KISSIMMEE, Fla. (AP) From Yoenis Cespedes turning spring training into a luxury car show to having to pay up to $49 to watch a game that doesn't count, baseball doesn't seem the least bit concerned about the message it's sending to the fans.
Forget the eternal hope of a new season.
The game is becoming a total turnoff.
Even on a warm, sunny day at Disney World, where the Atlanta Braves went through a leisurely workout that would normally be enough to soothe the soul, one couldn't help but fret about the future of the national pastime.
Given that many struggling Americans haven't had a raise in years, their frustration epitomized by a tumultuous presidential race, perhaps it wasn't the best time for Cespedes to arrive at New York Mets camp in a different ride six days in a row.
The flashy outfielder pulled up in a Ford F-250, Lamborghini Aventador, Alfa Romeo 8C Competizione, Jeep Wrangler and a pair of Polaris Slingshot three-wheel motorcycles - all of them customized to the tune of about $80,000. Of course, that's a pittance compared to the cost of the actual vehicles, with the Lamborghini alone going for more than $300,000.
As if trying to show that luxury cars are so last week, Los Angeles outfielder Yasiel Puig floated the idea of buying a helicopter to fly to games at Dodger Stadium. The team quickly shot him down - well, not literally - saying there was no place for him to land.
Talk about (hash)FirstWorldProblems.
This is not to say ballplayers can't spend their money as they wish. Before defecting from Cuba, Cespedes' primary modes of transportation were riding a bike or walking. Now, he's got a three-year deal worth $75 million, so it's understandable he'd want to get around in a bit more comfort.
''After I got here, I saw the possibilities,'' he said through a translator. ''I could have whatever I want, so I worked hard for it.''
And let's not forget, the owners have even more money. A lot more money, though that hasn't stopped them from taking billions in public subsidies to build more than a dozen new stadiums since 2000 - with yet another new, totally unnecessary ballpark on the way in Atlanta next year.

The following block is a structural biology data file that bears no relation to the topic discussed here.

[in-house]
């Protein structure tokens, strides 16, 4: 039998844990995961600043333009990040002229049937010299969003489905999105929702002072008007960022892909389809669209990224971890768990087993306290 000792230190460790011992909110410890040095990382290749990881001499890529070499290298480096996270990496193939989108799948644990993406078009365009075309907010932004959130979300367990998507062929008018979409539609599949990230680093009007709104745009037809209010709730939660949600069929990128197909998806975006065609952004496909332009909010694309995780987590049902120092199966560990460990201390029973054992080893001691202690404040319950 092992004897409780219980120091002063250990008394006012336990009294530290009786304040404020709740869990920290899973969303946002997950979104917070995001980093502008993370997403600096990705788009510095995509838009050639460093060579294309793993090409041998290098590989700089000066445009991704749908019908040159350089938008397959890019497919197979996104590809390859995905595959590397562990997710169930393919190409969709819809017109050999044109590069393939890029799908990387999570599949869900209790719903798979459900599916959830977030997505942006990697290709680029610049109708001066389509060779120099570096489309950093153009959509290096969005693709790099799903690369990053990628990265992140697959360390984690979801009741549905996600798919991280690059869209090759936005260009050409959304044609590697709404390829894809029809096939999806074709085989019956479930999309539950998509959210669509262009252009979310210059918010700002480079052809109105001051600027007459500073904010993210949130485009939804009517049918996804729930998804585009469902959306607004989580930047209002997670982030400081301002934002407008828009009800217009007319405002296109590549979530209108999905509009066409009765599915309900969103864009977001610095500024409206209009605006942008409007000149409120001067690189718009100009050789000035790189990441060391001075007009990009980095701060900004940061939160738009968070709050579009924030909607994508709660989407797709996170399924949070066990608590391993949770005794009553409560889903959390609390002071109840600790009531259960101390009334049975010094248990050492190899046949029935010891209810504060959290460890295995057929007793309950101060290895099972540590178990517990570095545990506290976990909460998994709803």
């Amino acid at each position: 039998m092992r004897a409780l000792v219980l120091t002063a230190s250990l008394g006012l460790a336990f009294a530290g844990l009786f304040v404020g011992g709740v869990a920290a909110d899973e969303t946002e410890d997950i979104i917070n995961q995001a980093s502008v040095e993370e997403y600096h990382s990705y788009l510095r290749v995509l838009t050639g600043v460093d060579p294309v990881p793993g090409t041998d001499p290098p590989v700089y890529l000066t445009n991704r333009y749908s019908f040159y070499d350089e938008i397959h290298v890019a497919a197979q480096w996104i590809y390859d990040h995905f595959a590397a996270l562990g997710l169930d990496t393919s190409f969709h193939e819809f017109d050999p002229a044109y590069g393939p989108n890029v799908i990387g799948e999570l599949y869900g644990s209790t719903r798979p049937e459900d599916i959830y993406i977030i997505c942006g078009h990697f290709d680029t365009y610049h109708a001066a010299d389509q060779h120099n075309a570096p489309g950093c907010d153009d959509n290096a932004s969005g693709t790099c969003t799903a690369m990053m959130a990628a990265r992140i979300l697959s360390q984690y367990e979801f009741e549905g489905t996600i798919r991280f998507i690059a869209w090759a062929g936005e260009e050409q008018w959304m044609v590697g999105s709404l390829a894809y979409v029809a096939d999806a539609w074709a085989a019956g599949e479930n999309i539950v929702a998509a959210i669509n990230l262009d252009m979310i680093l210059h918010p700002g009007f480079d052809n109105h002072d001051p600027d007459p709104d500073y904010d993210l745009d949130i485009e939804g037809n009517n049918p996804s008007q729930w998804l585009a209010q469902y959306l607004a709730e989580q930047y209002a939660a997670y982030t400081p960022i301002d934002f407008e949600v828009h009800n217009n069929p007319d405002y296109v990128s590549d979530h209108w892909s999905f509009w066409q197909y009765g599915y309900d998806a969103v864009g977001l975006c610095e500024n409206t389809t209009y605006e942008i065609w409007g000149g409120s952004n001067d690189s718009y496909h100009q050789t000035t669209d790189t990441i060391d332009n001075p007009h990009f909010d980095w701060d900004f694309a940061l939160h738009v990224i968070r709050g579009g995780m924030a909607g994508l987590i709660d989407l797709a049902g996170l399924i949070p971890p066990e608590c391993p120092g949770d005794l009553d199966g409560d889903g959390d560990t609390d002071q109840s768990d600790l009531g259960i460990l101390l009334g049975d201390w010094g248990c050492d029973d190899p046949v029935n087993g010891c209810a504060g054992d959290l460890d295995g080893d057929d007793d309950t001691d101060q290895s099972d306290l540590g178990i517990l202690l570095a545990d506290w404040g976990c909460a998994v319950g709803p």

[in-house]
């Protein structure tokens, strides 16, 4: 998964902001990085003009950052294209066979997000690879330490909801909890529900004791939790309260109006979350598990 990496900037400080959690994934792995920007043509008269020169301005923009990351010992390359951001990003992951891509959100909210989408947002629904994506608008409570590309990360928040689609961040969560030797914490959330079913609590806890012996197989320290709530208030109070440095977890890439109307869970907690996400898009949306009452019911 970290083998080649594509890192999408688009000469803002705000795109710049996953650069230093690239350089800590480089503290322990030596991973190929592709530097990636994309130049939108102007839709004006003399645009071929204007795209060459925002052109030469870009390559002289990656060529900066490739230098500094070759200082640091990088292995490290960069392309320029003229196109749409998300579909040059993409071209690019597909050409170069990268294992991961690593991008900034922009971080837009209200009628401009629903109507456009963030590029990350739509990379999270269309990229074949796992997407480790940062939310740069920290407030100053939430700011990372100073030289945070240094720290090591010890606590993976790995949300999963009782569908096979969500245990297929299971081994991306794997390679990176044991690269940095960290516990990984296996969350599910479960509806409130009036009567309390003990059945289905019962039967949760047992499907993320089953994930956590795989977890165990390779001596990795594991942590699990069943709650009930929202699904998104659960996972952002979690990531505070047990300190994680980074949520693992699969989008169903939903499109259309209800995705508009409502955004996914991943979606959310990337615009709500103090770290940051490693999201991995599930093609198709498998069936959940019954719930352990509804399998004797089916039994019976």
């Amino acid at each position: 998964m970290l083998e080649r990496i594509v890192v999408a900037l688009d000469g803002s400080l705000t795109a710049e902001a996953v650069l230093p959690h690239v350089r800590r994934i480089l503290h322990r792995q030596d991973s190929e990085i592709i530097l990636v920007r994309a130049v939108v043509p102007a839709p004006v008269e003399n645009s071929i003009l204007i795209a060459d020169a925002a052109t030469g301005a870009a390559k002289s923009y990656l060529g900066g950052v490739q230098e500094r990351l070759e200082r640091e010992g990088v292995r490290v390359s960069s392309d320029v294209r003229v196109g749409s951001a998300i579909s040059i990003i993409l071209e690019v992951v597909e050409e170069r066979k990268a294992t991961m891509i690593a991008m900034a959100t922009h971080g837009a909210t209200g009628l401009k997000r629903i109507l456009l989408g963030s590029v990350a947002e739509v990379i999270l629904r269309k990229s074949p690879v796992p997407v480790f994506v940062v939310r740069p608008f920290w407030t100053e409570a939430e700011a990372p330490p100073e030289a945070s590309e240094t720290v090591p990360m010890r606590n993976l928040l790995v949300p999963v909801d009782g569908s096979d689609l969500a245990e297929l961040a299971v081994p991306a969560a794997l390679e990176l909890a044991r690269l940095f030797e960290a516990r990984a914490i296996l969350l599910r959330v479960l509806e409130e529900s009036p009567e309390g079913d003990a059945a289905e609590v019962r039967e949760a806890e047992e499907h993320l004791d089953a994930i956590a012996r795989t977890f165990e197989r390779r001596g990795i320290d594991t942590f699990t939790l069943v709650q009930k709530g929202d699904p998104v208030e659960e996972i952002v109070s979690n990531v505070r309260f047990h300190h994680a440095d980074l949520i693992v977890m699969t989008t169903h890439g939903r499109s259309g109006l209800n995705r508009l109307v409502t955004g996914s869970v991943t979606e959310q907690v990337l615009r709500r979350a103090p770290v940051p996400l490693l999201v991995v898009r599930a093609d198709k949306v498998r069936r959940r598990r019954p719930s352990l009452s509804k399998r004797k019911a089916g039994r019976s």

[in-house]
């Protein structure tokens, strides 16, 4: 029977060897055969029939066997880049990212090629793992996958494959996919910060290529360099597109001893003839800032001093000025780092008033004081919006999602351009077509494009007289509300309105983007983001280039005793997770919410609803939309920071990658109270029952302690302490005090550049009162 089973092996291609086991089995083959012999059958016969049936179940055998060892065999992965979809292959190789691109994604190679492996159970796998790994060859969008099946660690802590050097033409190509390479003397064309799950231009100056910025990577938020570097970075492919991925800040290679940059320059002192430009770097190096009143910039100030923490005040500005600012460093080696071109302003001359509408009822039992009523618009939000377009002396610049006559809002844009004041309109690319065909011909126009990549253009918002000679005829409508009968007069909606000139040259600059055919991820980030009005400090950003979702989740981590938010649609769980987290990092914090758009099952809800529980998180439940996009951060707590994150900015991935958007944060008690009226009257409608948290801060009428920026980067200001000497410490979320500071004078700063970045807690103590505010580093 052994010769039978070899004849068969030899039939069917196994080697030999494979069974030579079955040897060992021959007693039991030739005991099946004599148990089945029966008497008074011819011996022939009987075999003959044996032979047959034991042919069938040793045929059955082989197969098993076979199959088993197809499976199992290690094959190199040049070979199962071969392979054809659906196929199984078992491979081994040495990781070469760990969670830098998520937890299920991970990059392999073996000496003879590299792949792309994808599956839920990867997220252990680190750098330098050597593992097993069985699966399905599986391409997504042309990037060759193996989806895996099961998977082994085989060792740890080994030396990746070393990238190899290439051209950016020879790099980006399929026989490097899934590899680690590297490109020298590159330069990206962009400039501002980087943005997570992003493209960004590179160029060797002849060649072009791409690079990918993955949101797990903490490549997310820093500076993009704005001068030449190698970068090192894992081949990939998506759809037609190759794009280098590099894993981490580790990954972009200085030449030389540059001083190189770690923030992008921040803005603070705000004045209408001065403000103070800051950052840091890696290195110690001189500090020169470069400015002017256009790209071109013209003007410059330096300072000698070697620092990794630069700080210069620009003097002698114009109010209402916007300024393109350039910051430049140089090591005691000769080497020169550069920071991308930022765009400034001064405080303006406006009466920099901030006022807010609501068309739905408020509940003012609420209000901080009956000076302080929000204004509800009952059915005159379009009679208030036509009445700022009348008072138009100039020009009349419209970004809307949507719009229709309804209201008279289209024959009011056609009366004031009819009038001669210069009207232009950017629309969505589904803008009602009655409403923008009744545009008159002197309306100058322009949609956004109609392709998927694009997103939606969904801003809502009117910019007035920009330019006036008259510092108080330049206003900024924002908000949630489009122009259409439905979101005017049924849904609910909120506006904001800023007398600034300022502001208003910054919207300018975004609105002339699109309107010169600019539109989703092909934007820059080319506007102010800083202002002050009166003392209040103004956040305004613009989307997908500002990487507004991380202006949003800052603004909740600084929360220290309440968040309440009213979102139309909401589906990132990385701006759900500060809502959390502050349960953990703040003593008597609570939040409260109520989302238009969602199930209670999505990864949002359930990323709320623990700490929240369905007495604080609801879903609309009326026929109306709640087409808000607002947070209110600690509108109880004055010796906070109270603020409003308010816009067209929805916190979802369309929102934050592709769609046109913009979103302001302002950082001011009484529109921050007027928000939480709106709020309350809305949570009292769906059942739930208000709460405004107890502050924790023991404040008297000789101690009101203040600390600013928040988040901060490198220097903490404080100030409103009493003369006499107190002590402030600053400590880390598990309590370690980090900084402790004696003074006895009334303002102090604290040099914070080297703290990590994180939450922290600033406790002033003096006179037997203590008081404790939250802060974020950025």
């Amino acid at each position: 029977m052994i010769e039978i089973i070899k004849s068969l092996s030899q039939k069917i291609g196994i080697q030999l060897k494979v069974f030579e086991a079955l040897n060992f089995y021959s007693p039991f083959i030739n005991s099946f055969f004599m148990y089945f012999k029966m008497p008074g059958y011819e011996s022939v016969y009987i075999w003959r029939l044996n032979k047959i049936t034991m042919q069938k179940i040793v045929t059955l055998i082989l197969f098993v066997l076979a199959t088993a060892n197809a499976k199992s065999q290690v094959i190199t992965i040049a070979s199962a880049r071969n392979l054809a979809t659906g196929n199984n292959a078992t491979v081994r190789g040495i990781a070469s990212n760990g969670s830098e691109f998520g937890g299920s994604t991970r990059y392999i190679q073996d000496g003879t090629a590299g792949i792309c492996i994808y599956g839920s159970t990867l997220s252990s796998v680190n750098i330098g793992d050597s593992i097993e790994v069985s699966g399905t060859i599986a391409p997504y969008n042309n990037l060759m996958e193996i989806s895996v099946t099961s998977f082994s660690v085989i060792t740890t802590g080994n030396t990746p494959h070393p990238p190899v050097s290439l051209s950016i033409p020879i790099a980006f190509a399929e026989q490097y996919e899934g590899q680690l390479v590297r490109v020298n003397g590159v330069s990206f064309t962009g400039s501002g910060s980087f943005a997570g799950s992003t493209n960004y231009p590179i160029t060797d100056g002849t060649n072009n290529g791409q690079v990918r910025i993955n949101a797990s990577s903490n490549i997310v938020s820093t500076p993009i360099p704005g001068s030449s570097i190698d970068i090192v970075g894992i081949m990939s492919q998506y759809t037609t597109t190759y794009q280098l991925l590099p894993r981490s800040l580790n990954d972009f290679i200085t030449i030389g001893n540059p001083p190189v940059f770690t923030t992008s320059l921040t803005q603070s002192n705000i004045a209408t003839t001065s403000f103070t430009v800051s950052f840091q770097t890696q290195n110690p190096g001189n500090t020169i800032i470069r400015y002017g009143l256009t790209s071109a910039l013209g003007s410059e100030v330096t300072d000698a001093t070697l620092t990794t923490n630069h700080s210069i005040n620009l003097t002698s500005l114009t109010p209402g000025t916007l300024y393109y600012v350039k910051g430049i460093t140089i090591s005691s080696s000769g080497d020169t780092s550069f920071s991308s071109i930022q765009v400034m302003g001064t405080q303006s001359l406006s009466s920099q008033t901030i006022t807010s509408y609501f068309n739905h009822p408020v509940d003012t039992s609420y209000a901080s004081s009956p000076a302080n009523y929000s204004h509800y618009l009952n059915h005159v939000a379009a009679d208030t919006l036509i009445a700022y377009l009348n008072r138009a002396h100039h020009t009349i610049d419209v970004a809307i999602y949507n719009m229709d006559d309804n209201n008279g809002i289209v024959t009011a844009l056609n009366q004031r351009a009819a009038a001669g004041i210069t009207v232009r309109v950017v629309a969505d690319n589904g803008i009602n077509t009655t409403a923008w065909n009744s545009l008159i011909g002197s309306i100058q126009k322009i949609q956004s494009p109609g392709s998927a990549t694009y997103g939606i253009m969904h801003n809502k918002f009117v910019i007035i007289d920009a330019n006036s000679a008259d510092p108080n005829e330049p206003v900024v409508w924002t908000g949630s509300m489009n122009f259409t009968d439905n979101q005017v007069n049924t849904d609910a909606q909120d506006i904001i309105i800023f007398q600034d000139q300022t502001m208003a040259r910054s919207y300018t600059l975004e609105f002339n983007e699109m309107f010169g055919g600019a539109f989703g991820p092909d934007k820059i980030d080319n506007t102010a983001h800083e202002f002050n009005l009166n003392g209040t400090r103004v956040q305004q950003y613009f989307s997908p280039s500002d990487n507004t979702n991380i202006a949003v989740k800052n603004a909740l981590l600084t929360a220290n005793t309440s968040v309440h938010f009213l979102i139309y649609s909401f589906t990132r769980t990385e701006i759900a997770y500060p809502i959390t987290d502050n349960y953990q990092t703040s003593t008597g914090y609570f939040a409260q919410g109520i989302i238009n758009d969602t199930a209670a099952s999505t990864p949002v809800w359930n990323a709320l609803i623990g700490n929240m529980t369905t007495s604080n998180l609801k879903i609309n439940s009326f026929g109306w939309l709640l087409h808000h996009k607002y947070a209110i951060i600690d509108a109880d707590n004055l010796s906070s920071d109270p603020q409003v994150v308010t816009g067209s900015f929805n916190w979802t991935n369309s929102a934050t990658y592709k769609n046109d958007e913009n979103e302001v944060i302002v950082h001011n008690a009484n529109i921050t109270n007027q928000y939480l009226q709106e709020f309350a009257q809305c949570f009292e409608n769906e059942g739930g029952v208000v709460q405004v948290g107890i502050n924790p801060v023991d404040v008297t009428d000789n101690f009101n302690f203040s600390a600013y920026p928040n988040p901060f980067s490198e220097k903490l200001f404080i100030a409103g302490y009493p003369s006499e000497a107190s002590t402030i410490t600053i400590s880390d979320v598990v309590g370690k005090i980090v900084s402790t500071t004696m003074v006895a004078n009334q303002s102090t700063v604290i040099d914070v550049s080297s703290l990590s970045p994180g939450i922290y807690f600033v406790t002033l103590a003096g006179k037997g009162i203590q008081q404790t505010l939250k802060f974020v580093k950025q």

Through it all, the average fan must be wondering what's in it for him, other than ever-increasing ticket prices.
While we're on that subject, Disney has pulled off perhaps its greatest fantasy by persuading fans that it's worth anywhere from $49 (for a lower-level seat) to $20 (which doesn't include a seat at all, only a spot on a grass hill beyond the left-field wall) to watch the Braves, a rebuilding team that lost 95 games a year ago and has already made it clear that this whole season will be pretty much like spring training.
''That's just the cost of baseball,'' said Braves fan Brian Wilkerson, shrugging his shoulders. ''You've got to fork it out.''
Similar con jobs are going on throughout the Grapefruit and Cactus leagues.
At Roger Dean Stadium in Jupiter, spring training home of both the St. Louis Cardinals and the Miami Marlins, a handsome grass berm in right field has been gutted and replaced with a 136-seat ''Bullpen Club'' - which probably should be known as the ''Better Raise The Limits On Your Credit Card Club.''
For the low, low price of $52 to $60, you can woof down all the crappy food and guzzle all the sugary soft drinks you want (sorry, alcohol is not included) while looking at the backs of a bunch of Double-A-bound players wearing numbers such as 84 and 93.
Wilkerson, who has been attending spring training since he was a child, still enjoys the crack of the bat and the laid-back atmosphere. But he conceded that, as with all sports, things have changed. The quaintness he remembers when the Braves trained in West Palm Beach nearly 20 years ago, the closeness to the players, that just isn't there anymore. Spring training is big business, which is why so many teams have abandoned their longstanding homes to the allure of new, revenue-enhancing stadiums.
The Los Angeles Dodgers haven't trained at Dodgertown since 2008. These days, Camelback Ranch in the sprawling Phoenix suburbs is their spring home, where they've got 13,000 seats, 12 luxury boxes and plenty of other ways to separate fans from their money.
''It's more organized'' is the way Wilkerson describes it. ''I don't feel like it's quite as fan-centric as it once was.''
Those sort of comments don't bode well, especially with a graying fan base and polls that show Major League Soccer is just as popular among young people. There's no comparison to the NFL, which just keep getting more and more popular, while the NBA is riding a loud, hip vibe that seems much more relevant in today's world.
Baseball, it's time to start caring about your fans.
What's left of them.
Paul Newberry is a national writer for The Associated Press. Write to him at pnewberry(at)ap.org or at www.twitter.com/pnewberry1963 . His work can be found at http://bigstory.ap.org/content/paul-newberry .